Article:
watches sea mist fall like silk from the sky’s shoulders,
the last star slip—a distracted child—
from dawn’s open hand.
Trees are shedding versions of themselves,
throwing leaves to the flames
that flicker like squirrels across the graveyard
where last night Aunt Libby ran
flapping those impertinent cloths.
She knows the anguish
of having your purpose questioned,
of needing to be fought for.
She knows what palliative care only means.
The scholars and dustmen are here again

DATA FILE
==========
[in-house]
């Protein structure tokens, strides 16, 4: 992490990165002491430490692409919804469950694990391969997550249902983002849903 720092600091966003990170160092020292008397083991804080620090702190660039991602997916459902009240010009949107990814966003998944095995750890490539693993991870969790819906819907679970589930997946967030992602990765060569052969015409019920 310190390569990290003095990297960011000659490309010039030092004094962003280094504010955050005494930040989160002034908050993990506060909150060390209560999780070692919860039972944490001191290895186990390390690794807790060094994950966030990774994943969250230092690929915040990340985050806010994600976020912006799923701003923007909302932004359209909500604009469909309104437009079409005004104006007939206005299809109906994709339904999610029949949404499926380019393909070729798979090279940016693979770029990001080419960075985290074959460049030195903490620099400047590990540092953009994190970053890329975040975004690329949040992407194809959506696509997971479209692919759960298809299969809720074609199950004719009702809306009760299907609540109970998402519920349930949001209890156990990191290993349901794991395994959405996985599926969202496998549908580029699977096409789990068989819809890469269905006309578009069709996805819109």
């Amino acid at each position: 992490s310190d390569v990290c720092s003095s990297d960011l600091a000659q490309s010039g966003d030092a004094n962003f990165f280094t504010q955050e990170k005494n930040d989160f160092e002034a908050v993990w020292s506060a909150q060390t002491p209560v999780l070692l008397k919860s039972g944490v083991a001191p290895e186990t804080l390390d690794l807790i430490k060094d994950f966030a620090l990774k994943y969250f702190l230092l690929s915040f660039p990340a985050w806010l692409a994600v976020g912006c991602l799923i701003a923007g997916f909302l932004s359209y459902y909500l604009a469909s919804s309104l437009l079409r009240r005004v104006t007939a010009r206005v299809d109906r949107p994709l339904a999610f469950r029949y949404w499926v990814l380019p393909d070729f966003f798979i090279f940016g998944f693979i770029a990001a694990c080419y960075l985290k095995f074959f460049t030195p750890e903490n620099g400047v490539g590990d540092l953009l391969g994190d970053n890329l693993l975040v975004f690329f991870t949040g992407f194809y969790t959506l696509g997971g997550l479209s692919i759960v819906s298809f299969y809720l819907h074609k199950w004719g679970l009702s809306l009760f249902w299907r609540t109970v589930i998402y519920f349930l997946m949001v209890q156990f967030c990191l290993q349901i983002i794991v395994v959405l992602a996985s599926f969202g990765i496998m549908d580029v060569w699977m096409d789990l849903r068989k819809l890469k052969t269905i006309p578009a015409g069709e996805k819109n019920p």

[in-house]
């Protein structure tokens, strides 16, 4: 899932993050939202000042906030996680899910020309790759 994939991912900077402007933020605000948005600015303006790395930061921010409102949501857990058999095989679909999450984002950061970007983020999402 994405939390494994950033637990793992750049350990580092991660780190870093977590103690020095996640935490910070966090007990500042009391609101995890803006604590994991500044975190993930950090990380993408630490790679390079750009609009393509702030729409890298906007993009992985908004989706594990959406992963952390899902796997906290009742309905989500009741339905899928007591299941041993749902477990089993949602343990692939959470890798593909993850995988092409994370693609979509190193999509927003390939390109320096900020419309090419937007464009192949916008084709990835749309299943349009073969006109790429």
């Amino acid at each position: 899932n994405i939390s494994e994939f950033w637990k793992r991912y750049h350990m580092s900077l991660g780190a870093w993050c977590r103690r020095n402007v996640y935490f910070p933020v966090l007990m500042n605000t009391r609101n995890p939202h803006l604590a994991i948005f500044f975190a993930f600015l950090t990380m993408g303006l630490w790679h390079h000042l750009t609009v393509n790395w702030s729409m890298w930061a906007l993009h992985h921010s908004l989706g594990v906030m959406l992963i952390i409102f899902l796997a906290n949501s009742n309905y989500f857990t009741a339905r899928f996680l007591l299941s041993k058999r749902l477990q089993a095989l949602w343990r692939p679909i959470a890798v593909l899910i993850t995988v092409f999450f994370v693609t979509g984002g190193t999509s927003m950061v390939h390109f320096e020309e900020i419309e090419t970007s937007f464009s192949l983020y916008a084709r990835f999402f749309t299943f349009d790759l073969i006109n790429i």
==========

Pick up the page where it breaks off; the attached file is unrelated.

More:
listing in their ledgers and scrolls
what she eats and when and in how many ways
she’s been useful. Aunt Libby mistakes useful
for beautiful. She calls them her poor little mites,
blows smoke rings into their faces.
Leaning from her conspiratorial bed—
she won’t sit in the day room because
she refuses to be like them—
she says she’s been good as gold
since they scraped all the wasps from her brain
and that horse started ploughing
a backwards path through the model village
where visitors come and go
like memories ripped or sold or slaughtered.
Aunt Libby says she’ll stay
as long as her books are within reach
and there’s enough light to read them by.